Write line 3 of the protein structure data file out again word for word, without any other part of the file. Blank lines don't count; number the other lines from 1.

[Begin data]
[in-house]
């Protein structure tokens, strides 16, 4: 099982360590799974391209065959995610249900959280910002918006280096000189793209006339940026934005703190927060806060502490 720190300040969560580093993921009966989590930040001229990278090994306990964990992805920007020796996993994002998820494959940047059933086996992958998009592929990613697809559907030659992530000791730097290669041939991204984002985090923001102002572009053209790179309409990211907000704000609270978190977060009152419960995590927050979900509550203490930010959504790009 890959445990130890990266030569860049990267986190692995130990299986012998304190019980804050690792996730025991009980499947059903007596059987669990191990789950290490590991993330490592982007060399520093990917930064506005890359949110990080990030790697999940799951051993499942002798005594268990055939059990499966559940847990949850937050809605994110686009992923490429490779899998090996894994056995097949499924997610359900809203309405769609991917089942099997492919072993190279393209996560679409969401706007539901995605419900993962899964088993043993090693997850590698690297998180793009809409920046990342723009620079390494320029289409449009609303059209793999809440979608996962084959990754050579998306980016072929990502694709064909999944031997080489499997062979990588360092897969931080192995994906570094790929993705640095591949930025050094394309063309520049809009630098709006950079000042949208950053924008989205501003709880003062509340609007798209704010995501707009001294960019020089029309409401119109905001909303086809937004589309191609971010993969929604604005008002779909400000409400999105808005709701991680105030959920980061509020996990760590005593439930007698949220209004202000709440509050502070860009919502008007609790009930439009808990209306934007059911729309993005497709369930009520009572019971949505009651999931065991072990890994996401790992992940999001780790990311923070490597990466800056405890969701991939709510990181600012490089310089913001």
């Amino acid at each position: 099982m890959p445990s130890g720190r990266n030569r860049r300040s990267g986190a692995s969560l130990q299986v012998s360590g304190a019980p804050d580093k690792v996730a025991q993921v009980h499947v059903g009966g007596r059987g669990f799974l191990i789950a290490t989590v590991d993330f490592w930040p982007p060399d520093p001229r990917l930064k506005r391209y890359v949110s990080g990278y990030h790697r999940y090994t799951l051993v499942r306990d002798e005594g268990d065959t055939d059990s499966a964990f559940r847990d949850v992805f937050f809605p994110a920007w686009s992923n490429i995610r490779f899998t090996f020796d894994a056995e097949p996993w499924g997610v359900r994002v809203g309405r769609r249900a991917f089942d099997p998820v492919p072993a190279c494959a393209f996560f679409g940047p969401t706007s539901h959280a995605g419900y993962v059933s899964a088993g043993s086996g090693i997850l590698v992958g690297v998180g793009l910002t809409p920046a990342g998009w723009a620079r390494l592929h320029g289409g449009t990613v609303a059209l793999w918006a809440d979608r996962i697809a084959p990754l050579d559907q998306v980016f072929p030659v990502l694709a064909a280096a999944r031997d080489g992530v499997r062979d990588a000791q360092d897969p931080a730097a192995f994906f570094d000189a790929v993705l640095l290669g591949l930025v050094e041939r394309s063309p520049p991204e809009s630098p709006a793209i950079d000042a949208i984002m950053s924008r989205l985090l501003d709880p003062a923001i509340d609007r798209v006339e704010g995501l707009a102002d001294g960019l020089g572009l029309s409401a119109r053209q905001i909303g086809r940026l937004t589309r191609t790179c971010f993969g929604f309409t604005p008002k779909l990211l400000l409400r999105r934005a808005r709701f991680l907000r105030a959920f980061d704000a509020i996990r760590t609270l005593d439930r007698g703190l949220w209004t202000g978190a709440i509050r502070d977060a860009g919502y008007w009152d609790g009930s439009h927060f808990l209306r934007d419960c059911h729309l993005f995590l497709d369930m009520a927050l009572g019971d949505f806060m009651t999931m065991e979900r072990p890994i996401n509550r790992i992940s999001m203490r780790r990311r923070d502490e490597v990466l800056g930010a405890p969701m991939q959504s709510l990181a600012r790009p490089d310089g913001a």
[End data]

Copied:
């Amino acid at each position: 099982m890959p445990s130890g720190r990266n030569r860049r300040s990267g986190a692995s969560l130990q299986v012998s360590g304190a019980p804050d580093k690792v996730a025991q993921v009980h499947v059903g009966g007596r059987g669990f799974l191990i789950a290490t989590v590991d993330f490592w930040p982007p060399d520093p001229r990917l930064k506005r391209y890359v949110s990080g990278y990030h790697r999940y090994t799951l051993v499942r306990d002798e005594g268990d065959t055939d059990s499966a964990f559940r847990d949850v992805f937050f809605p994110a920007w686009s992923n490429i995610r490779f899998t090996f020796d894994a056995e097949p996993w499924g997610v359900r994002v809203g309405r769609r249900a991917f089942d099997p998820v492919p072993a190279c494959a393209f996560f679409g940047p969401t706007s539901h959280a995605g419900y993962v059933s899964a088993g043993s086996g090693i997850l590698v992958g690297v998180g793009l910002t809409p920046a990342g998009w723009a620079r390494l592929h320029g289409g449009t990613v609303a059209l793999w918006a809440d979608r996962i697809a084959p990754l050579d559907q998306v980016f072929p030659v990502l694709a064909a280096a999944r031997d080489g992530v499997r062979d990588a000791q360092d897969p931080a730097a192995f994906f570094d000189a790929v993705l640095l290669g591949l930025v050094e041939r394309s063309p520049p991204e809009s630098p709006a793209i950079d000042a949208i984002m950053s924008r989205l985090l501003d709880p003062a923001i509340d609007r798209v006339e704010g995501l707009a102002d001294g960019l020089g572009l029309s409401a119109r053209q905001i909303g086809r940026l937004t589309r191609t790179c971010f993969g929604f309409t604005p008002k779909l990211l400000l409400r999105r934005a808005r709701f991680l907000r105030a959920f980061d704000a509020i996990r760590t609270l005593d439930r007698g703190l949220w209004t202000g978190a709440i509050r502070d977060a860009g919502y008007w009152d609790g009930s439009h927060f808990l209306r934007d419960c059911h729309l993005f995590l497709d369930m009520a927050l009572g019971d949505f806060m009651t999931m065991e979900r072990p890994i996401n509550r790992i992940s999001m203490r780790r990311r923070d502490e490597v990466l800056g930010a405890p969701m991939q959504s709510l990181a600012r790009p490089d310089g913001a």